Image credit: R. Hurt/Caltech-JPL

Emmy Noether research group

Gravitational waves from compact objects -
a tool for testing strong gravity and nuclear matter at extreme densities


Gravity plays a central role in almost every grant challenge in astrophysics, cosmology and fundamental physics making it a subject to a strong interdisciplinarity. Recently there was a major breakthrough in the efforts to test the predictions of general relativity, namely the direct detection of gravitational waves. In the following years an unprecedented view of previously invisible parts of the Universe will be opened through gravitational wave observation of mergers of the most compact objects known to exist in the universe - the neutron stars and the black holes.

On the another front, the accelerated expansion of the Universe, that is one of the most important open problems in physics nowadays, can be attributed to our lack of understanding of gravity on astrophysical and cosmological scales where the pure general relativity breaks down giving rise to a more complete theory of gravity. Modification of Einstein's theory are predicted as well from the theories trying to unify all the interaction or the quantum corrections in the strong gravity regime. Moreover, general relativity is indeed tested with remarkable accuracy but only at in the weak field regime, while the strong field regime is poorly explored and constrained.

The aim of the current project is to perform a systematic effort in exploring the gravitational wave emission from merging neutron stars and black holes in generalized theories of gravity covering almost all stages of the merger: the inspiral, the post-merger phase and in some cases - the gravitational wave afterglow. We will cover a wide class of alternative theories of gravity that are theoretically well motivated and in agreement with the observations. This would be the first study of this magnitude since up to now mainly isolated results of some alternative theories of gravity or of certain mechanism of gravitational wave emission were obtained.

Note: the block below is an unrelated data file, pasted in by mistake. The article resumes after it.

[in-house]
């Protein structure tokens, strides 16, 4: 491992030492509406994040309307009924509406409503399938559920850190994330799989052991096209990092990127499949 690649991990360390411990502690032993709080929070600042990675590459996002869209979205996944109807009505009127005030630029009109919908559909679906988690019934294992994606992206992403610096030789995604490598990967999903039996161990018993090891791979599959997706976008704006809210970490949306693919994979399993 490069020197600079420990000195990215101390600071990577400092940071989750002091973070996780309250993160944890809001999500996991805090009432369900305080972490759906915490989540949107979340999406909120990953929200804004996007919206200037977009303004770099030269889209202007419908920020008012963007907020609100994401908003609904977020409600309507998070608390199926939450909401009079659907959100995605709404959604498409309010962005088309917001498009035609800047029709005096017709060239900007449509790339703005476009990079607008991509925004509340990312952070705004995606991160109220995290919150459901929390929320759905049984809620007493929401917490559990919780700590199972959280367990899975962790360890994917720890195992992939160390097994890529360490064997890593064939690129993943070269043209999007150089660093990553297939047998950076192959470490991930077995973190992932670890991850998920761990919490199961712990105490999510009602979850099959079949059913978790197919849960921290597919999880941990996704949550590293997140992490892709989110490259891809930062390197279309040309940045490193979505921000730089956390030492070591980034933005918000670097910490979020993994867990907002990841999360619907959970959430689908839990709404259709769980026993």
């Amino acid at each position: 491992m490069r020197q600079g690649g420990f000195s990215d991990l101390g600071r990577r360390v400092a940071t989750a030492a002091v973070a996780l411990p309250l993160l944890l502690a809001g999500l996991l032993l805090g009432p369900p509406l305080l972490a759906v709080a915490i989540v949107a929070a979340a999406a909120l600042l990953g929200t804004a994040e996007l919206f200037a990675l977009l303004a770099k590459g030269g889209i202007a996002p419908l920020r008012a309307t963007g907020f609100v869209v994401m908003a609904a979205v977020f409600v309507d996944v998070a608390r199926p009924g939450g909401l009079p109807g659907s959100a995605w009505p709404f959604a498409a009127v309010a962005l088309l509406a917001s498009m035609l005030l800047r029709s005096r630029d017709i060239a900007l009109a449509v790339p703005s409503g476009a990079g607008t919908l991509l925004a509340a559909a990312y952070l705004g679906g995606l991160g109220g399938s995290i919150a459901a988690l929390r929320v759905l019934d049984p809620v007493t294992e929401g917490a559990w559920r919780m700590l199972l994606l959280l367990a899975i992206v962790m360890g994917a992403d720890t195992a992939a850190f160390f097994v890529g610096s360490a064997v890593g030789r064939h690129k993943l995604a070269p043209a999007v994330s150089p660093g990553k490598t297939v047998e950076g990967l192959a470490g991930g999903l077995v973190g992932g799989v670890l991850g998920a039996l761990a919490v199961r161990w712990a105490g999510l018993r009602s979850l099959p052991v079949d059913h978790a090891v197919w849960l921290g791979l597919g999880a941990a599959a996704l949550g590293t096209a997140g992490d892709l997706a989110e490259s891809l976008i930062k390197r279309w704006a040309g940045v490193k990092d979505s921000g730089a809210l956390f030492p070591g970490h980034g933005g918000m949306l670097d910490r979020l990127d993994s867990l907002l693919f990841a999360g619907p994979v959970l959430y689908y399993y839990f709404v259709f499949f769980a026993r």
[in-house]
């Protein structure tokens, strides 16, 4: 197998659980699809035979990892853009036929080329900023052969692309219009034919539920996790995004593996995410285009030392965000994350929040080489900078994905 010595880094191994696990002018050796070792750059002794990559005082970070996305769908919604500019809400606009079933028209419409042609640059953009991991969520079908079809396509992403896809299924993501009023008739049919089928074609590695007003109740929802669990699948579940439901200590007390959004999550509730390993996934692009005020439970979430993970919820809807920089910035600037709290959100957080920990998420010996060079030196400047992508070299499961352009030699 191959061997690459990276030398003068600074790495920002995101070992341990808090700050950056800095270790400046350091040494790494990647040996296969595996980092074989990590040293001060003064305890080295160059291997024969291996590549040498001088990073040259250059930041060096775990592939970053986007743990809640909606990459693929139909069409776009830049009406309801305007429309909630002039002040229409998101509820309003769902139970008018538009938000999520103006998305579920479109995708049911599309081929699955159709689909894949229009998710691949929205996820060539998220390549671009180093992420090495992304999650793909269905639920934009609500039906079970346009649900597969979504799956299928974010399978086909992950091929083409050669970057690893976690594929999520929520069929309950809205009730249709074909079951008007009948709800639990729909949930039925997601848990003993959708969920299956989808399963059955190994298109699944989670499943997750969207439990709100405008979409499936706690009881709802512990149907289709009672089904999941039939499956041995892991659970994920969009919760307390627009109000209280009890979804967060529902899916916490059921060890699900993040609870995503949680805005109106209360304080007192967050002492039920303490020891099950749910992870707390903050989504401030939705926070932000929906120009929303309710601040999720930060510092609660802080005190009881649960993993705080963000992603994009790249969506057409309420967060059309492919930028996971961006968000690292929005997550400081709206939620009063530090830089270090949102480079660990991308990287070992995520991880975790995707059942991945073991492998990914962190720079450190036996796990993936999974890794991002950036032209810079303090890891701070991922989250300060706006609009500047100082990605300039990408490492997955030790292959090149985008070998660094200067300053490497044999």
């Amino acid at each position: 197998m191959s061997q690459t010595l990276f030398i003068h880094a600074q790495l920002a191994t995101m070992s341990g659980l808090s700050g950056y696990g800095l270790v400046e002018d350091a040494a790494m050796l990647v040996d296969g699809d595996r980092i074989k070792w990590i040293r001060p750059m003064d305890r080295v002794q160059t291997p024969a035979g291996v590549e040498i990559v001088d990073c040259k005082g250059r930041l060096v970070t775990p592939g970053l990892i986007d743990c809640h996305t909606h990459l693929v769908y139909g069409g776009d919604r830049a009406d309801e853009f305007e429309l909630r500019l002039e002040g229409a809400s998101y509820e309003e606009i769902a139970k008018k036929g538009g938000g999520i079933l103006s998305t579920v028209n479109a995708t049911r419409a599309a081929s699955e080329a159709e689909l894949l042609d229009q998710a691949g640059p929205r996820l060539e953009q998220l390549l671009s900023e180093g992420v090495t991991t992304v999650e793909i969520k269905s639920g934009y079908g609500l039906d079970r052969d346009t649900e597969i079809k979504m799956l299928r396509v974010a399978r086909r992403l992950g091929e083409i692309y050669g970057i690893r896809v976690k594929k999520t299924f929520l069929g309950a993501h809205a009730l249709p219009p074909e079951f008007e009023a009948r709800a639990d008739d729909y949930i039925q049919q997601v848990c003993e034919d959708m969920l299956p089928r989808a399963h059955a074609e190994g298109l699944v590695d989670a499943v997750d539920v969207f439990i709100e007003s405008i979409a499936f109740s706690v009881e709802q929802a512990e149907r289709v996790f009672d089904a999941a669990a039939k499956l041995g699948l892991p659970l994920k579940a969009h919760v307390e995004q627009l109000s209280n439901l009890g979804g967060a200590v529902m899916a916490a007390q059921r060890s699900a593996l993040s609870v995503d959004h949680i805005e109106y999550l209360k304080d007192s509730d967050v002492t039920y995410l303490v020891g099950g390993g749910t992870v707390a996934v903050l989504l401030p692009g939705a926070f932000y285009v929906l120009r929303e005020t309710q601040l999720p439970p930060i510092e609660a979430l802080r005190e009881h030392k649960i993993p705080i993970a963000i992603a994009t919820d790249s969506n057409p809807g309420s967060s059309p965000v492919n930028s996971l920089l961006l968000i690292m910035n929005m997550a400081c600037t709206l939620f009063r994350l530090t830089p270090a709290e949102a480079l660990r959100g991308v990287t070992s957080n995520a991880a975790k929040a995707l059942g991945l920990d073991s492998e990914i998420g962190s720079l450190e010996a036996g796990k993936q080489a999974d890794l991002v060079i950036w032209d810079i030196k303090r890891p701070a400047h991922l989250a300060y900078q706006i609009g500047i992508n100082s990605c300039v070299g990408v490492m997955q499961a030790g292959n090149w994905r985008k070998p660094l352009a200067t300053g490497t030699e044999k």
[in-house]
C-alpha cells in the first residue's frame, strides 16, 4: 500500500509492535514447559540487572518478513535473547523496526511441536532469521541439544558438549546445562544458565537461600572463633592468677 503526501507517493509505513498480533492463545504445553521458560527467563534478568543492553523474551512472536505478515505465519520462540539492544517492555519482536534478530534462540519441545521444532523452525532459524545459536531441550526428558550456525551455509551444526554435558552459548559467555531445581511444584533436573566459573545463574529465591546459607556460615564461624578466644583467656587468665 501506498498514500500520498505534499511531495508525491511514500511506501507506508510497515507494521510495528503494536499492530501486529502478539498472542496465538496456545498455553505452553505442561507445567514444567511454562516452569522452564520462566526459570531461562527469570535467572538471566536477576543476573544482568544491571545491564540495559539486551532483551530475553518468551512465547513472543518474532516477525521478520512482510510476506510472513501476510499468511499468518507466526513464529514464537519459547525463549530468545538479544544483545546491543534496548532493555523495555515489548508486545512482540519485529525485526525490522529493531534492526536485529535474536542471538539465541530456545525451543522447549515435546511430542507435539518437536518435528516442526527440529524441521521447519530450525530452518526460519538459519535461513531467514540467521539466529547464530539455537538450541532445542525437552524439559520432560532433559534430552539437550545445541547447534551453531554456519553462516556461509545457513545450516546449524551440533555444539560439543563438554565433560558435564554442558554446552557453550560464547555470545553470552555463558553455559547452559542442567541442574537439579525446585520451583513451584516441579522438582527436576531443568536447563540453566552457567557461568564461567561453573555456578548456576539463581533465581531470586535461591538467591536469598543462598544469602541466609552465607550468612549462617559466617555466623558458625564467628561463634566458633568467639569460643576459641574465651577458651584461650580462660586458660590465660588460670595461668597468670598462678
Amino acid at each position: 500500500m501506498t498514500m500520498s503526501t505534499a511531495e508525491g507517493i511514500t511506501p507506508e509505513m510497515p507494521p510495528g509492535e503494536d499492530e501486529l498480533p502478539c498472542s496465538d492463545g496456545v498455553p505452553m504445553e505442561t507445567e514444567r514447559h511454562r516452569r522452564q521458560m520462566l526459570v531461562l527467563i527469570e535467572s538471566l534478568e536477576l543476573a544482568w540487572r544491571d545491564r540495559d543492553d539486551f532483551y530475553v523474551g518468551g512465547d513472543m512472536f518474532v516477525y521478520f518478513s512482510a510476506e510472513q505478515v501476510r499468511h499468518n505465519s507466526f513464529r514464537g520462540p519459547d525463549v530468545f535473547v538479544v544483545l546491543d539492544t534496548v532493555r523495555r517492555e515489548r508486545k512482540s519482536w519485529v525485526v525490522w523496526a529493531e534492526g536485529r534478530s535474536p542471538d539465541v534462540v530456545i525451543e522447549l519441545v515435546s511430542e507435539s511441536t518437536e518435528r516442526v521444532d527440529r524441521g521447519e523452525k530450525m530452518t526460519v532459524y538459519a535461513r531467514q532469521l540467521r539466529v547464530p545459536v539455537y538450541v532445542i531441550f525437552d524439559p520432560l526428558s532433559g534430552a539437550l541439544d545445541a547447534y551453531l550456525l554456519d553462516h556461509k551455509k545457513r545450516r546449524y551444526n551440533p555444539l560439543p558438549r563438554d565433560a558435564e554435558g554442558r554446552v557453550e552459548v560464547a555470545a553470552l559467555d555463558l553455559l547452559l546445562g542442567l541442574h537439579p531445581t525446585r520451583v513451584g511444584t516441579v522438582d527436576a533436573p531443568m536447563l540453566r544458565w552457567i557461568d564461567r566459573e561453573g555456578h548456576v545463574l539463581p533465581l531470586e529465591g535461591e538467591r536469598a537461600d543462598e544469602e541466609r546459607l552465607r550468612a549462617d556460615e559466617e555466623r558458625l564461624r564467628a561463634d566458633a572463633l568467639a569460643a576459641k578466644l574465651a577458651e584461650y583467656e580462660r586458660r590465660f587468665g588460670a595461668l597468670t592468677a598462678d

Using the above results as a basis, the second extremely important goal would be to break the degeneracy between equation of state uncertainties and uncertainties in the underlying gravitational theory for the gravitational wave observations of merging neutron stars. Most of the observational constraints on the equation of state, though, implicitly assume pure general relativity as the underlying theory of gravity. This poses serious difficulties in testing the alternative theories of gravity. Since one of the main goals of the future gravitational wave observations of merging neutron stars is to impose constrains on the behaviour of matter at extreme densities, and developing a methodology that is independent of the underlying theory of gravity is of great importance.